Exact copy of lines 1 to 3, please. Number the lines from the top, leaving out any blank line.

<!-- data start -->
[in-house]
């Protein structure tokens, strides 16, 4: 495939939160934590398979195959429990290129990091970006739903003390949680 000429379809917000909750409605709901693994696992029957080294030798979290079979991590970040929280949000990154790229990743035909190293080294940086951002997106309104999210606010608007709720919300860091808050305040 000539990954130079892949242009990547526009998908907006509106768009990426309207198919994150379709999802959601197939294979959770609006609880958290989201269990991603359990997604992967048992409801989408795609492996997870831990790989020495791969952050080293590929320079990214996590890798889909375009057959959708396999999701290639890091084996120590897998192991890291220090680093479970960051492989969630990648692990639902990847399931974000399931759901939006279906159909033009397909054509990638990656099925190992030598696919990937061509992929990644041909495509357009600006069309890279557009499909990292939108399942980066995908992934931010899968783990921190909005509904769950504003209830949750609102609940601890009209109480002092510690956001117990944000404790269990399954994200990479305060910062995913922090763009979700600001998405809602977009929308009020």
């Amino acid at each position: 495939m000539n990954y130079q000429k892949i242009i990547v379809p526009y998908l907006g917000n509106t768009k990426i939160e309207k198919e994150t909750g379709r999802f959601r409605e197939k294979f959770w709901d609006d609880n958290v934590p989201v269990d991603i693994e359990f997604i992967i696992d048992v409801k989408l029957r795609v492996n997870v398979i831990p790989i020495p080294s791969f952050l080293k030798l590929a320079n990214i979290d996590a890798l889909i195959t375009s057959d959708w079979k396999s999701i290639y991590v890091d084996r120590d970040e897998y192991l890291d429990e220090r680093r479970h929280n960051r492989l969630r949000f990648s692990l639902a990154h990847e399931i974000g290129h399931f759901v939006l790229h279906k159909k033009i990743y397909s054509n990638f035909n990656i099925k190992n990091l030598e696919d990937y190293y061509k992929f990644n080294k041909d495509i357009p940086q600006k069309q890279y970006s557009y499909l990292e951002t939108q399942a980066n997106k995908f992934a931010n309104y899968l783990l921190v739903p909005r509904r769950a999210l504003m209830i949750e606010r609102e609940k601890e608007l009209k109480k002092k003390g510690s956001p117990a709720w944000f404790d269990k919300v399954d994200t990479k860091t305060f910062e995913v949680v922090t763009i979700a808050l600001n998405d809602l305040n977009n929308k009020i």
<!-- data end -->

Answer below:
[in-house]
């Protein structure tokens, strides 16, 4: 495939939160934590398979195959429990290129990091970006739903003390949680 000429379809917000909750409605709901693994696992029957080294030798979290079979991590970040929280949000990154790229990743035909190293080294940086951002997106309104999210606010608007709720919300860091808050305040 000539990954130079892949242009990547526009998908907006509106768009990426309207198919994150379709999802959601197939294979959770609006609880958290989201269990991603359990997604992967048992409801989408795609492996997870831990790989020495791969952050080293590929320079990214996590890798889909375009057959959708396999999701290639890091084996120590897998192991890291220090680093479970960051492989969630990648692990639902990847399931974000399931759901939006279906159909033009397909054509990638990656099925190992030598696919990937061509992929990644041909495509357009600006069309890279557009499909990292939108399942980066995908992934931010899968783990921190909005509904769950504003209830949750609102609940601890009209109480002092510690956001117990944000404790269990399954994200990479305060910062995913922090763009979700600001998405809602977009929308009020």
């Amino acid at each position: 495939m000539n990954y130079q000429k892949i242009i990547v379809p526009y998908l907006g917000n509106t768009k990426i939160e309207k198919e994150t909750g379709r999802f959601r409605e197939k294979f959770w709901d609006d609880n958290v934590p989201v269990d991603i693994e359990f997604i992967i696992d048992v409801k989408l029957r795609v492996n997870v398979i831990p790989i020495p080294s791969f952050l080293k030798l590929a320079n990214i979290d996590a890798l889909i195959t375009s057959d959708w079979k396999s999701i290639y991590v890091d084996r120590d970040e897998y192991l890291d429990e220090r680093r479970h929280n960051r492989l969630r949000f990648s692990l639902a990154h990847e399931i974000g290129h399931f759901v939006l790229h279906k159909k033009i990743y397909s054509n990638f035909n990656i099925k190992n990091l030598e696919d990937y190293y061509k992929f990644n080294k041909d495509i357009p940086q600006k069309q890279y970006s557009y499909l990292e951002t939108q399942a980066n997106k995908f992934a931010n309104y899968l783990l921190v739903p909005r509904r769950a999210l504003m209830i949750e606010r609102e609940k601890e608007l009209k109480k002092k003390g510690s956001p117990a709720w944000f404790d269990k919300v399954d994200t990479k860091t305060f910062e995913v949680v922090t763009i979700a808050l600001n998405d809602l305040n977009n929308k009020i």